Tuesday, May 22, 2012

Sometimes I Just Can't Keep My Mouth Shut

Nobody who knows me will be surprised to hear that I frequently comment, at length, on the message boards of websites. One of my favorite bloggers is known as the Filthy Liberal Scum. I find his insight fascinating.

The article that prompted the post can be read here. It's a commentary on a pastor who recently preached to a rapt congregation the following:

“Build a great, big, large fence…150 or 100 mile long…put all the lesbians in there, fly over and drop some food. Do the same thing for the queers and the homosexuals and have that fence electrified so they can’t get out… feed’em and you know what? In a few years, they’ll die out… do you know why? They can’t reproduce!”

Of course, the people commenting on the post had varying opinions, ranging from "why can't the South just be a different country?" to "liberals are hypocrites because they say you should tolerate everyone but they don't tolerate religious people" to "not all Christians are like this!"  I had the following to say, which has been "liked" enough times by other people perusing the comments section that I unsubscribed just so that my Facebook Notifications would stop blowing up every five seconds (I'll admit, that's a slight exaggeration). Since modesty has never been my strong suit I have decided to share my much-liked comment with you fine folks. 

I hope not to offend any of our religious followers overly much, but only because they are my friends and because I too believe that the Gospel of Christ preaches love, never hate. With that caveat, here is my post:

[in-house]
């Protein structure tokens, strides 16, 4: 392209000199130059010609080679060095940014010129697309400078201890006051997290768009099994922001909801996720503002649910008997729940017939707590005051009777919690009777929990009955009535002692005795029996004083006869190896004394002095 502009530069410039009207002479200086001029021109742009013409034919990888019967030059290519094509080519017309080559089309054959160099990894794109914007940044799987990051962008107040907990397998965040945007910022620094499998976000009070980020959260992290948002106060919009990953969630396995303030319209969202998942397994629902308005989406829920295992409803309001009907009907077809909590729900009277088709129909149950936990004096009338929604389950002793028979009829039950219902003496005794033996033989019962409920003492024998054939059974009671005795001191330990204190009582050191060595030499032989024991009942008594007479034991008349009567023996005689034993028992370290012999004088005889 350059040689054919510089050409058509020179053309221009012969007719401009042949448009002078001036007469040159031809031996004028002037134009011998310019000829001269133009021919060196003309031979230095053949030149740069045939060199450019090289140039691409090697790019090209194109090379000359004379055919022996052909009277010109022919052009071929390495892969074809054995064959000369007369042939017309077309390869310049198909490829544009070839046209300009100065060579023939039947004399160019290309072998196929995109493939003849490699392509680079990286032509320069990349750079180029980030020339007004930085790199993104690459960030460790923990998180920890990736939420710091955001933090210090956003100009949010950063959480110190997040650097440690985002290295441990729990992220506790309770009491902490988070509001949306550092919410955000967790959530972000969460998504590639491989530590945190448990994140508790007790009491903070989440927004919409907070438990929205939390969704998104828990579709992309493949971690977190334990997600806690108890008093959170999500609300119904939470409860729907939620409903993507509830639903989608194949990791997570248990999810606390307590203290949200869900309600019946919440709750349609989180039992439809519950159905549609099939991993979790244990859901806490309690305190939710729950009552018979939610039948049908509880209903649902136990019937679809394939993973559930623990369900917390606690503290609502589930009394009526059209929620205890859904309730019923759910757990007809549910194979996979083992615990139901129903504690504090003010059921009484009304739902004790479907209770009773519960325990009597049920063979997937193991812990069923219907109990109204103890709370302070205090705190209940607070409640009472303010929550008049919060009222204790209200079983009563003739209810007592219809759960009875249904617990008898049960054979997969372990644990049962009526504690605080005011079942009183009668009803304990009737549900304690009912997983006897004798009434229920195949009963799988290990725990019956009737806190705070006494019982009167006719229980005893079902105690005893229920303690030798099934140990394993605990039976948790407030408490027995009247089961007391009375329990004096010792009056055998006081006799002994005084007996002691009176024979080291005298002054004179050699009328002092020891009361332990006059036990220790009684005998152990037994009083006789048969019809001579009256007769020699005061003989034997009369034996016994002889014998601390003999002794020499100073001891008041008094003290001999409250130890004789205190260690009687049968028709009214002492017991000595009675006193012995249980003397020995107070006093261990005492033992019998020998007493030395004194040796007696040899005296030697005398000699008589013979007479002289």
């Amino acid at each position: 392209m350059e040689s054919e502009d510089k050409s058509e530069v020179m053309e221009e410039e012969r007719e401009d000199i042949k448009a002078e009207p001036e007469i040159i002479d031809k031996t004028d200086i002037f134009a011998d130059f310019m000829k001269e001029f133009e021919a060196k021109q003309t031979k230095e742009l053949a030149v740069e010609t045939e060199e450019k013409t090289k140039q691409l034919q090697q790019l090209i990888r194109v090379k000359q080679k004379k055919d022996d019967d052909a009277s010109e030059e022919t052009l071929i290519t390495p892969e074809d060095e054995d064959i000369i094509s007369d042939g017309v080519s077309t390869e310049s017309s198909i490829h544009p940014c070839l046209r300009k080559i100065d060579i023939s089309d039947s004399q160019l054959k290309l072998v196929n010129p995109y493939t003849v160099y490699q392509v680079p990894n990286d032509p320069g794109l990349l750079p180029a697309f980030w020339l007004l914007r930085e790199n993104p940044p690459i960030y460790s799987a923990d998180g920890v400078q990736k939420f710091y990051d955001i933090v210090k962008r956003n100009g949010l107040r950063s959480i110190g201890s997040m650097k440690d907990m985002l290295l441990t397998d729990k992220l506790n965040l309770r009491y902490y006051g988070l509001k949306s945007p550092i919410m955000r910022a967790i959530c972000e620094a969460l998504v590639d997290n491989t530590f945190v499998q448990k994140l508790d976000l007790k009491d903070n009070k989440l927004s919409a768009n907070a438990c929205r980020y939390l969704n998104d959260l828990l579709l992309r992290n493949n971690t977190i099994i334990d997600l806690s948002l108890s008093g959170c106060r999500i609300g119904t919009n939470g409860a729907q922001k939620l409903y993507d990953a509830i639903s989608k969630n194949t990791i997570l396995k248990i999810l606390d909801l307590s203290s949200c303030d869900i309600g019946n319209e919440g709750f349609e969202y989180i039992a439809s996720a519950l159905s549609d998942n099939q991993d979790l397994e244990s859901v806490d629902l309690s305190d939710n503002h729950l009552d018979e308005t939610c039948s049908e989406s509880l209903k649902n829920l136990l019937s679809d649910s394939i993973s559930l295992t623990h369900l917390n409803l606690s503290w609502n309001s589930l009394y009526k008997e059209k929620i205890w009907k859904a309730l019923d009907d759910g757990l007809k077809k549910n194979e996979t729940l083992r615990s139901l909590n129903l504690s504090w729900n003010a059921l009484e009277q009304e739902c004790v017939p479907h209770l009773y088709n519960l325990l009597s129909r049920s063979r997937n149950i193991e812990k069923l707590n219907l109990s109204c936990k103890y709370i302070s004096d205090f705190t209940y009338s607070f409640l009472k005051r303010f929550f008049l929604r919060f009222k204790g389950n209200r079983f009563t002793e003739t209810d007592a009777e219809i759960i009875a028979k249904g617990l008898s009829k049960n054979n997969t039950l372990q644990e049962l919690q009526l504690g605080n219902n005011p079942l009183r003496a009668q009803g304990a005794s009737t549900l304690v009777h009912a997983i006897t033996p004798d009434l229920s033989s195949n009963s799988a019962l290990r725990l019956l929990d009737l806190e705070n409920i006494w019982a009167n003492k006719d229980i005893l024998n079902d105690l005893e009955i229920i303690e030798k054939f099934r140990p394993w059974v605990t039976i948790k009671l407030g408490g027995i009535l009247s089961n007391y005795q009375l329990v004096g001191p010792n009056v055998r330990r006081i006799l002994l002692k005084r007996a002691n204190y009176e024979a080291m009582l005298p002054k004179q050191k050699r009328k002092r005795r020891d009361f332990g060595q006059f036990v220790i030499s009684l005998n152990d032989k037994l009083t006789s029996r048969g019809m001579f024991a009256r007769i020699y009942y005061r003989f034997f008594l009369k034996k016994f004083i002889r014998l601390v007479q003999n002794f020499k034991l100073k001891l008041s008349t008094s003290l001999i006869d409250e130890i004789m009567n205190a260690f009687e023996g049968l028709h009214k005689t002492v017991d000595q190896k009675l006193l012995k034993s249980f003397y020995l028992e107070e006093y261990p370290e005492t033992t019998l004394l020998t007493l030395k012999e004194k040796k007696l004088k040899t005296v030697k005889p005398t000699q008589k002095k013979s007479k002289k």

"...[P]eople get so offended when liberals speak out against the use of religion as a way to manipulate a vulnerable population, such as one that lacks the critical thinking skills necessary to discern between fact and opinion, or when religion is used as a tool to attack people who are perceived as being somehow threatening to an individual's or group's religious inclination. The problem with comparing one man's speaking out against homo[sexuals] and a general speaking out against religion is that religion is an IDEA. You may see it as an important priority in your life, it may be your Truth, but the actuality of it is that it is an IDEA. Unlike ideas, homosexuality is a characteristic that a finite group of individuals possess. We aren't saying put the South or the Religious in, oh I don't know, a concentration camp where for all we care they can starve and eventually die. All we're saying is that religion has been used as a tool for hate since its inception. It's supposed to be about love, but anyone who has seen the Vatican knows that "the church" didn't care about feeding the poor as much as perpetuating its own opulence. Are all churches like this? No! But then shame on them for not speaking out against the use of religion by people with whom they disagree. Religion is an archaic idea that came about because our ancestors had no way to explain the natural world and because death seemed so depressingly final and happened with enough regularity to make any idea but "everlasting life" truly distressing. What's lightening? Zeus's at it again... What's a rainbow? God's promise not to commit global genocide again. Why do women bleed every month and suffer pain in childbirth? Because Eve ate the apple. What happens when we die? Well, if we worship who these educated people with money tell us to we'll have everlasting life, but only if we strictly adhere to their religious beliefs even though they don't seem to. I hate to resort to quotes, but "Religion is regarded by the wise as false, the common as true and the powerful as useful." Are all religious people the same? No. But challenging an idea is not equal to challenging someone's very humanity and entitlement to life based on a characteristic wholly out of their control. Grow a thicker skin, Bible-thumpers, and get a better argument than "God told me so" because I just got off the phone with the Flying Spaghetti Monster and he finds your arguments unpersuasive...."